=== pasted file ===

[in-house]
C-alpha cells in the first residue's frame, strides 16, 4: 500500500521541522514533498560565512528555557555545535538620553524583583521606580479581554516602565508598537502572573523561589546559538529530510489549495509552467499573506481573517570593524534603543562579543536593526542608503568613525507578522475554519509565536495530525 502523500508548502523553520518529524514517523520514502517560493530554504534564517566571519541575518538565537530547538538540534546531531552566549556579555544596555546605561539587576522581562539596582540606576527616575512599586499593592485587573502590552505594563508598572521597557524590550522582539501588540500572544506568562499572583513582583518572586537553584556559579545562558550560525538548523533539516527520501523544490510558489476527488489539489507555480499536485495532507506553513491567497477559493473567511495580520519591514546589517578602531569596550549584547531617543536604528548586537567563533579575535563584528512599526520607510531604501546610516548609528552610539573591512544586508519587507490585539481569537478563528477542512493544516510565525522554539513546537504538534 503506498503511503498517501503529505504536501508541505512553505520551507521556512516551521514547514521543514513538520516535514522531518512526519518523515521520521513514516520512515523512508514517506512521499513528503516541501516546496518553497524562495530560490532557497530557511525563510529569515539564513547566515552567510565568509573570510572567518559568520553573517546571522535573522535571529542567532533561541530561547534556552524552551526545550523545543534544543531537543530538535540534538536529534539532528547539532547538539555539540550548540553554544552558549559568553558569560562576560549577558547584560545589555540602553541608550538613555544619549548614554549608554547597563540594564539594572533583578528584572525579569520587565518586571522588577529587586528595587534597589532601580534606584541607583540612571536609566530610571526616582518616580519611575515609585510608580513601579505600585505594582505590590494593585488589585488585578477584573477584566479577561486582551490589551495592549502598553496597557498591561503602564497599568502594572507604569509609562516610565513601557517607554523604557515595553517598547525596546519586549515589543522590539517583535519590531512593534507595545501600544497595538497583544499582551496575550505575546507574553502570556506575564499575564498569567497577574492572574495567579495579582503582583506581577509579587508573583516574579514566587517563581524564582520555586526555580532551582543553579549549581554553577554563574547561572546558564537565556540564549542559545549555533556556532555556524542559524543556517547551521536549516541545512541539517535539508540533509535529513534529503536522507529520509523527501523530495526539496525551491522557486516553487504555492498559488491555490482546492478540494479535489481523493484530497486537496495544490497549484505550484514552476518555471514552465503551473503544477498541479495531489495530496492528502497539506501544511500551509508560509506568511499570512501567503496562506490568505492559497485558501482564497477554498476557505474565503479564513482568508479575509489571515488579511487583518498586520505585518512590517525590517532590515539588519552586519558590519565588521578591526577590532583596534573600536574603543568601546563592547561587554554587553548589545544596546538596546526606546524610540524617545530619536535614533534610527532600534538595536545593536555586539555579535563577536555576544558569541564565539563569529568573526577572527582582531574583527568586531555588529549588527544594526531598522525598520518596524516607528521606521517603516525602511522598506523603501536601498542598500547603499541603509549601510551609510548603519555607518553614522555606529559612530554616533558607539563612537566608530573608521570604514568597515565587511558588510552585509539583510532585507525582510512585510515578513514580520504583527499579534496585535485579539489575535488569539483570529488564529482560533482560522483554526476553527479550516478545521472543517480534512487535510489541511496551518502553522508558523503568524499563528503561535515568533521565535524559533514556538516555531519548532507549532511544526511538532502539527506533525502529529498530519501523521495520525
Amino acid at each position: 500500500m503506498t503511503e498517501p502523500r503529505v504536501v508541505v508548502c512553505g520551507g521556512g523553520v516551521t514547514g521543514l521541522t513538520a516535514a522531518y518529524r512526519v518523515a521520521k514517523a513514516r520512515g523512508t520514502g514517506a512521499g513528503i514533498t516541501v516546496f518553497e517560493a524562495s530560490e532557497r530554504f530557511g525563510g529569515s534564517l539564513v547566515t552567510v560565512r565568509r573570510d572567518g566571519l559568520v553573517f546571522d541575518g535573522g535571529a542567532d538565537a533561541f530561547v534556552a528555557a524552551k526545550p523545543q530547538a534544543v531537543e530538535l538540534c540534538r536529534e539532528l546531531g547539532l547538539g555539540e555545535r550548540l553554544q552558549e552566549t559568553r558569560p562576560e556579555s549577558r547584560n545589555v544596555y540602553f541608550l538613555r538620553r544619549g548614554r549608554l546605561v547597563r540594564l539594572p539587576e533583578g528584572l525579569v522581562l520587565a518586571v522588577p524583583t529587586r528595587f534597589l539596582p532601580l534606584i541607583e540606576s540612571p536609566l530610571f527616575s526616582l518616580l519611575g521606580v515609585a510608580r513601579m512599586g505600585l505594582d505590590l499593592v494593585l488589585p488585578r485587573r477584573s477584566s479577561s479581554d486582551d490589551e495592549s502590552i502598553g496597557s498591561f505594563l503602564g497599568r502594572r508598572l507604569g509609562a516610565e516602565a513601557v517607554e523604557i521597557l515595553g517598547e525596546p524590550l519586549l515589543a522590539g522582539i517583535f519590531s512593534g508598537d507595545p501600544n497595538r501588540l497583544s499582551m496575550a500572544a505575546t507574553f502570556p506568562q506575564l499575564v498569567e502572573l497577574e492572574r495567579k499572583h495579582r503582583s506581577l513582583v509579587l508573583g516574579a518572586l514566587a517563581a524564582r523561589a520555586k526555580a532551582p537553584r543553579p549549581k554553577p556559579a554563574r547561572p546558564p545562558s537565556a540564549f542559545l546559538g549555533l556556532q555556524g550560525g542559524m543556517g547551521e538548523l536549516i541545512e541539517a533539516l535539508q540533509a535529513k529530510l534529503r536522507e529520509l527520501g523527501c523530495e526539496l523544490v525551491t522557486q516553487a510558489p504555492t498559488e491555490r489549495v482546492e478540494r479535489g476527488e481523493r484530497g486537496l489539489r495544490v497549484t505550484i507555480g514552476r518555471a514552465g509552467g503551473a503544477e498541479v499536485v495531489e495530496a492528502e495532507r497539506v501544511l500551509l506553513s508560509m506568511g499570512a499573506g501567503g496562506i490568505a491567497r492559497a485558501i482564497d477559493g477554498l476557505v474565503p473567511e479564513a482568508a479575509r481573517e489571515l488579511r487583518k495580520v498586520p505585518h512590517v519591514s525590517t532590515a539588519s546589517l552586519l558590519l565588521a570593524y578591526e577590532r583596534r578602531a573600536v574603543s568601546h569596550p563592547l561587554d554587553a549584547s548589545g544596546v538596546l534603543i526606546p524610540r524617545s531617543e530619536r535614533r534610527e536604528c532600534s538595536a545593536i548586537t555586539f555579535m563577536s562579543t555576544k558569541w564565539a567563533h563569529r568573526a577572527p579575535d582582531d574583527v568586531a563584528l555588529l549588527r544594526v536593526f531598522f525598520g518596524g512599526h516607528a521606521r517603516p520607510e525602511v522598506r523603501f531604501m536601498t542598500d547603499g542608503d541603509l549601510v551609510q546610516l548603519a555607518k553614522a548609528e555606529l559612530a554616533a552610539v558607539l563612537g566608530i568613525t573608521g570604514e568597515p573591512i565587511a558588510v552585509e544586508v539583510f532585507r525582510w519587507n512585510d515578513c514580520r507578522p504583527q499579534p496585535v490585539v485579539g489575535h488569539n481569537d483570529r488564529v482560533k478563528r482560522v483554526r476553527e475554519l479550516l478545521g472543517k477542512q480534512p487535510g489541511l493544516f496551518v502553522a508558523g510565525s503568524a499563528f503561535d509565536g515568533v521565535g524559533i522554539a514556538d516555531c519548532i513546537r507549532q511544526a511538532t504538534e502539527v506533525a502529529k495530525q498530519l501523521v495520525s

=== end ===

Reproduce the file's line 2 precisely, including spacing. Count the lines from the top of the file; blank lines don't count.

C-alpha cells in the first residue's frame, strides 16, 4: 500500500521541522514533498560565512528555557555545535538620553524583583521606580479581554516602565508598537502572573523561589546559538529530510489549495509552467499573506481573517570593524534603543562579543536593526542608503568613525507578522475554519509565536495530525 502523500508548502523553520518529524514517523520514502517560493530554504534564517566571519541575518538565537530547538538540534546531531552566549556579555544596555546605561539587576522581562539596582540606576527616575512599586499593592485587573502590552505594563508598572521597557524590550522582539501588540500572544506568562499572583513582583518572586537553584556559579545562558550560525538548523533539516527520501523544490510558489476527488489539489507555480499536485495532507506553513491567497477559493473567511495580520519591514546589517578602531569596550549584547531617543536604528548586537567563533579575535563584528512599526520607510531604501546610516548609528552610539573591512544586508519587507490585539481569537478563528477542512493544516510565525522554539513546537504538534 503506498503511503498517501503529505504536501508541505512553505520551507521556512516551521514547514521543514513538520516535514522531518512526519518523515521520521513514516520512515523512508514517506512521499513528503516541501516546496518553497524562495530560490532557497530557511525563510529569515539564513547566515552567510565568509573570510572567518559568520553573517546571522535573522535571529542567532533561541530561547534556552524552551526545550523545543534544543531537543530538535540534538536529534539532528547539532547538539555539540550548540553554544552558549559568553558569560562576560549577558547584560545589555540602553541608550538613555544619549548614554549608554547597563540594564539594572533583578528584572525579569520587565518586571522588577529587586528595587534597589532601580534606584541607583540612571536609566530610571526616582518616580519611575515609585510608580513601579505600585505594582505590590494593585488589585488585578477584573477584566479577561486582551490589551495592549502598553496597557498591561503602564497599568502594572507604569509609562516610565513601557517607554523604557515595553517598547525596546519586549515589543522590539517583535519590531512593534507595545501600544497595538497583544499582551496575550505575546507574553502570556506575564499575564498569567497577574492572574495567579495579582503582583506581577509579587508573583516574579514566587517563581524564582520555586526555580532551582543553579549549581554553577554563574547561572546558564537565556540564549542559545549555533556556532555556524542559524543556517547551521536549516541545512541539517535539508540533509535529513534529503536522507529520509523527501523530495526539496525551491522557486516553487504555492498559488491555490482546492478540494479535489481523493484530497486537496495544490497549484505550484514552476518555471514552465503551473503544477498541479495531489495530496492528502497539506501544511500551509508560509506568511499570512501567503496562506490568505492559497485558501482564497477554498476557505474565503479564513482568508479575509489571515488579511487583518498586520505585518512590517525590517532590515539588519552586519558590519565588521578591526577590532583596534573600536574603543568601546563592547561587554554587553548589545544596546538596546526606546524610540524617545530619536535614533534610527532600534538595536545593536555586539555579535563577536555576544558569541564565539563569529568573526577572527582582531574583527568586531555588529549588527544594526531598522525598520518596524516607528521606521517603516525602511522598506523603501536601498542598500547603499541603509549601510551609510548603519555607518553614522555606529559612530554616533558607539563612537566608530573608521570604514568597515565587511558588510552585509539583510532585507525582510512585510515578513514580520504583527499579534496585535485579539489575535488569539483570529488564529482560533482560522483554526476553527479550516478545521472543517480534512487535510489541511496551518502553522508558523503568524499563528503561535515568533521565535524559533514556538516555531519548532507549532511544526511538532502539527506533525502529529498530519501523521495520525